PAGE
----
As a parent, how would you react if you learned your 11-year-old child had been shown an R-rated movie during one of his middle school classes? Would you be angry that the school hadn't asked for permission before exposing the children to a movie with adult content, including violence, gore, and plenty of profanity? Okay, now imagine that movie was Saw. NOW how do you feel?
Unbelievably, this actually happened on Monday. A middle school math teacher was briefly suspended for screening Saw to a class of sixth graders at a school in Colombes, France. According to reports, he told the kids that this would be their first horror movie, and -- shocker! -- at least one kid came home in "visible discomfort" after seeing the film.
When a parent called the school to complain, the teacher was called to a disciplinary meeting on Tuesday morning, then given a one-day suspension from teaching. It's not clear what will happen next, but the school has launched a formal inquiry along with the Federation of Students’ Parents Councils.
So, obviously Saw was an INSANE movie choice for a bunch of sixth-graders. Admittedly, I may have some personal bias against the film, because I'm a big horror movie fan and this particular franchise drives me up a wall for being 1) lame and formulaic, 2) responsible for the now-seemingly-ubiquitous term "torture porn," and 3) so inexplicably successful it spawned like 47 sequels. The bottom line, though, is that regardless of its cinematic merit or lack thereof, Saw is completely inappropriate for children.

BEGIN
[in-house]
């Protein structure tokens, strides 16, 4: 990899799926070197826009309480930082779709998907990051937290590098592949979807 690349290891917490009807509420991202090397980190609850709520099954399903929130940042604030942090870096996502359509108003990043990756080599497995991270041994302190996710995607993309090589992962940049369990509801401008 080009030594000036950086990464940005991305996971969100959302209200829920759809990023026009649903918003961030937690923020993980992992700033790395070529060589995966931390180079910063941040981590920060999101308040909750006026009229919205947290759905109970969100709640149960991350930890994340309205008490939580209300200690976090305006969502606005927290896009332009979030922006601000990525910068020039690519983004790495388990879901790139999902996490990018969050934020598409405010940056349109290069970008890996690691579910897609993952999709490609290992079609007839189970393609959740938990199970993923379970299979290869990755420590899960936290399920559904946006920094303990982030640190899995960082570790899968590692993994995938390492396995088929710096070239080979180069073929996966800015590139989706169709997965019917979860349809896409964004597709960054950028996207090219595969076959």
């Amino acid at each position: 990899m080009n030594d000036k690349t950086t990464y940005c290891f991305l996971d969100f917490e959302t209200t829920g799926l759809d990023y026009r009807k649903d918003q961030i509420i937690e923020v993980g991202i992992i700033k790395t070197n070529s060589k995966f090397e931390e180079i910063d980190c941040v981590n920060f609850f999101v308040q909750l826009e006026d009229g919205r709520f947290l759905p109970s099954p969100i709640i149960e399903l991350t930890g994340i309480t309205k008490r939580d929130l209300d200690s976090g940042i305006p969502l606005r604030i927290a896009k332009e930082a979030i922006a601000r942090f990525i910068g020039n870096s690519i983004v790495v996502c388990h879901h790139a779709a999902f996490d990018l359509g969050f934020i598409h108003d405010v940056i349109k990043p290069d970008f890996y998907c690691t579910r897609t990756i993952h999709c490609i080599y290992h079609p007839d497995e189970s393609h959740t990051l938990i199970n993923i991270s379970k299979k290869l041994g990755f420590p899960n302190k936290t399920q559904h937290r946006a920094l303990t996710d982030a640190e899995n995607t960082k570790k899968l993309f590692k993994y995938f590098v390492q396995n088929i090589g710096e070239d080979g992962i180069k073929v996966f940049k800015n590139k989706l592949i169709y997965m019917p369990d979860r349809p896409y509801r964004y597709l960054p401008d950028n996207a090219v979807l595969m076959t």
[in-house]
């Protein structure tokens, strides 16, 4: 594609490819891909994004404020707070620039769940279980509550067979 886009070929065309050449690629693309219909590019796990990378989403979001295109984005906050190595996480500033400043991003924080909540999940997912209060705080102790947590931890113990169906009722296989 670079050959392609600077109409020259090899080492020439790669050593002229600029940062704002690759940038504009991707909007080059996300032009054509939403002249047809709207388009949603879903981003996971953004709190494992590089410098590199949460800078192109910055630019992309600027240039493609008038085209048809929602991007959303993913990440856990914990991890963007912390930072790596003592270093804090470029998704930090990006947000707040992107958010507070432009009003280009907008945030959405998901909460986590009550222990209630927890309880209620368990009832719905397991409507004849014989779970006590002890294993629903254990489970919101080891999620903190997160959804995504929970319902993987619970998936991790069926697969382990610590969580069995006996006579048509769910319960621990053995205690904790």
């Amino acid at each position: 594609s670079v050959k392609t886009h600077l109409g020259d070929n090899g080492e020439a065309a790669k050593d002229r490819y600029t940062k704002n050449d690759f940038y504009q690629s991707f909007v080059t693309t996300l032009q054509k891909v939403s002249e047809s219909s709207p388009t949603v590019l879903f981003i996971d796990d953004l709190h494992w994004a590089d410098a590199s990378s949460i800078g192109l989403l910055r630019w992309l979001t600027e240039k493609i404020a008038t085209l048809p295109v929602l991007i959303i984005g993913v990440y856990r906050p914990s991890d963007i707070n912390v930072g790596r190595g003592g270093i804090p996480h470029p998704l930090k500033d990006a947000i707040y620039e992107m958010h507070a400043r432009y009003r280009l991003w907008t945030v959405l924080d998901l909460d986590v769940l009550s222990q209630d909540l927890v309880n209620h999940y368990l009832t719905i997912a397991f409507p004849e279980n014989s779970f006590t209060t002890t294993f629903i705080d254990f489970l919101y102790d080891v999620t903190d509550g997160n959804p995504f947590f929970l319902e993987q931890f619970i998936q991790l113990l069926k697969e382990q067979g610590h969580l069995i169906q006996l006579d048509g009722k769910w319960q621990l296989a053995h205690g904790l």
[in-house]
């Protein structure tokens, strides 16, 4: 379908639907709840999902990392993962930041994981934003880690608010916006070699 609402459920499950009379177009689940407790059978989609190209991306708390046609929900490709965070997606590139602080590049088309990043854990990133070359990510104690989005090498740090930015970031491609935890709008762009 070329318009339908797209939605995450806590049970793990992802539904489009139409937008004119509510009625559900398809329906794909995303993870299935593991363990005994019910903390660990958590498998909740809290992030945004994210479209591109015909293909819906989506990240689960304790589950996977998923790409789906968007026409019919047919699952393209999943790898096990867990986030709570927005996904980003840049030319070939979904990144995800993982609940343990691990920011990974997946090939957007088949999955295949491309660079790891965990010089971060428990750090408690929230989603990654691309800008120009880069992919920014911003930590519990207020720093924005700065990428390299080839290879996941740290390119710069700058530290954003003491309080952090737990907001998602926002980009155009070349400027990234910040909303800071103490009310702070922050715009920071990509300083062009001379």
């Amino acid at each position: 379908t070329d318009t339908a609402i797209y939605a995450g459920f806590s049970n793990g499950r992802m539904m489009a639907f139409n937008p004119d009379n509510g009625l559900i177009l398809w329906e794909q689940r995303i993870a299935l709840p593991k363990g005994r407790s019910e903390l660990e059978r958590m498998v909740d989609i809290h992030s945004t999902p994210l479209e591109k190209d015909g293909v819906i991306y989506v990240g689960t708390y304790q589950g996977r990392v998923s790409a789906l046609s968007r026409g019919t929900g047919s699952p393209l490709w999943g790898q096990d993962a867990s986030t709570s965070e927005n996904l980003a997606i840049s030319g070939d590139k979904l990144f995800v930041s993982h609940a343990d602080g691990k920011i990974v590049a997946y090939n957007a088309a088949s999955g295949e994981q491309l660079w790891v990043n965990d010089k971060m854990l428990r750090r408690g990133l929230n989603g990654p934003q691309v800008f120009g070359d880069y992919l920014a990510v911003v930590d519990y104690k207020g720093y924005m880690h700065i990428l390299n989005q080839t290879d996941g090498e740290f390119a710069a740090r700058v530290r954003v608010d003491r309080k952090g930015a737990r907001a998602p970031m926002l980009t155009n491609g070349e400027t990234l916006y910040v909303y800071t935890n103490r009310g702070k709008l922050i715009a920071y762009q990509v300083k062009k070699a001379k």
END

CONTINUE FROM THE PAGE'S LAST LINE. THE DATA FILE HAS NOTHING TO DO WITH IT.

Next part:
I mean, come on. What was this teacher thinking? If the various burnings, shootings, stabbings, beatings, and mutilations didn't tip him off that the R-rating wasn't messing around, maybe the 28 instances of "fuck" in the dialogue should have?
I'm not sure anyone could argue that this particular film was acceptable for a school viewing, but it raises some interesting questions about what is and isn't okay for kids to see. There are plenty of other parental-guidance-suggested movies that I wouldn't have minded my 11-year-old seeing. The documentary Bully, for instance, which is PG-13. Or the R-rated Bowling for Columbine.
Some parents may have a media-free household, though, and disapprove of any movie being shown in the classroom. Others will inevitably disagree on which film choices and ratings are okay for their child. So should schools ban all movies from being shown during school hours?
Personally, I wouldn't want my kids' school to go that far. I'm not sure it's reasonable for media-free parents to expect that their kids will go through school without being exposed to any film content whatsoever -- remember those grainy educational tapes we were always watching as kids? -- but for movies that suggest parental guidance, it seems like a permission slip sent out ahead of time would be the best way to go. That way parents can decide on a case by case basis if they want to opt out.
Like for instance if the school was planning on showing Saw, for crying out loud.
What do you think of schools showing R-rated movies to young kids? Do you think there's ever a case where that's okay?